The introduction sums up the film precisely. The suspense and surrealness of the story are shown through the constant feeling of everything being ‘slightly off’. So slight that there could be nothing wrong at all. The creative way that the cinematographer, Martin Gschlacht took advantage of the ‘elephant in the room’, which of course is Little Joe; was done brilliantly. Slow movements where the viewer finds themselves looking into the in-between spaces make the presence of the flower there without physically being there. Large open spaces show the 60s inspired costume and set dressing.
The colour-blocking and clean sets brought warmth to the sterile feel of the characters and atmosphere. It provided a clean slate for the slight changes to shine through. Alice is clearly our protagonist and is shown visually with her costume design. With her red hair, she almost looks like the flower she has designed. This red colour is used throughout in small amounts. Showing its insidious nature and presence. The simple use of colour in this film elevated the narrative and complimented the amazing acting and camerawork.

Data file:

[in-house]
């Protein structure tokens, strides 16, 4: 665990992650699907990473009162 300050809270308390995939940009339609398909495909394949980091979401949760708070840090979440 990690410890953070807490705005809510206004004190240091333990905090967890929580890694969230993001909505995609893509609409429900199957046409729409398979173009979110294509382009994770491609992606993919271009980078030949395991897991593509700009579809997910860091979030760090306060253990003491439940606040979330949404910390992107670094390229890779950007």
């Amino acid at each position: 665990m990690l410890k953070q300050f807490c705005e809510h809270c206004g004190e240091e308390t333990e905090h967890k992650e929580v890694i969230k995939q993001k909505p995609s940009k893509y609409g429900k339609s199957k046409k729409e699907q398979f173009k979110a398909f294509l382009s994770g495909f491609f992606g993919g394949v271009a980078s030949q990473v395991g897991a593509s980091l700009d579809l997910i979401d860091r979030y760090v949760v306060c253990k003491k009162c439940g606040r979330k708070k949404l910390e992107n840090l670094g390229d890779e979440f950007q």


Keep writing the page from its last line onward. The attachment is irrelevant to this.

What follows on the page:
LITTLE JOE shows a mother’s psychological journey through the changes in her life and apprehension in choosing herself over others. She is dedicated to her job and loves her son, but does she have to choose? And does Little Joe choose for her? This film was brilliantly executed, technically and narratively. While the story is a ‘slow burn’ the creepy and unique atmosphere keeps you engaged until the very end.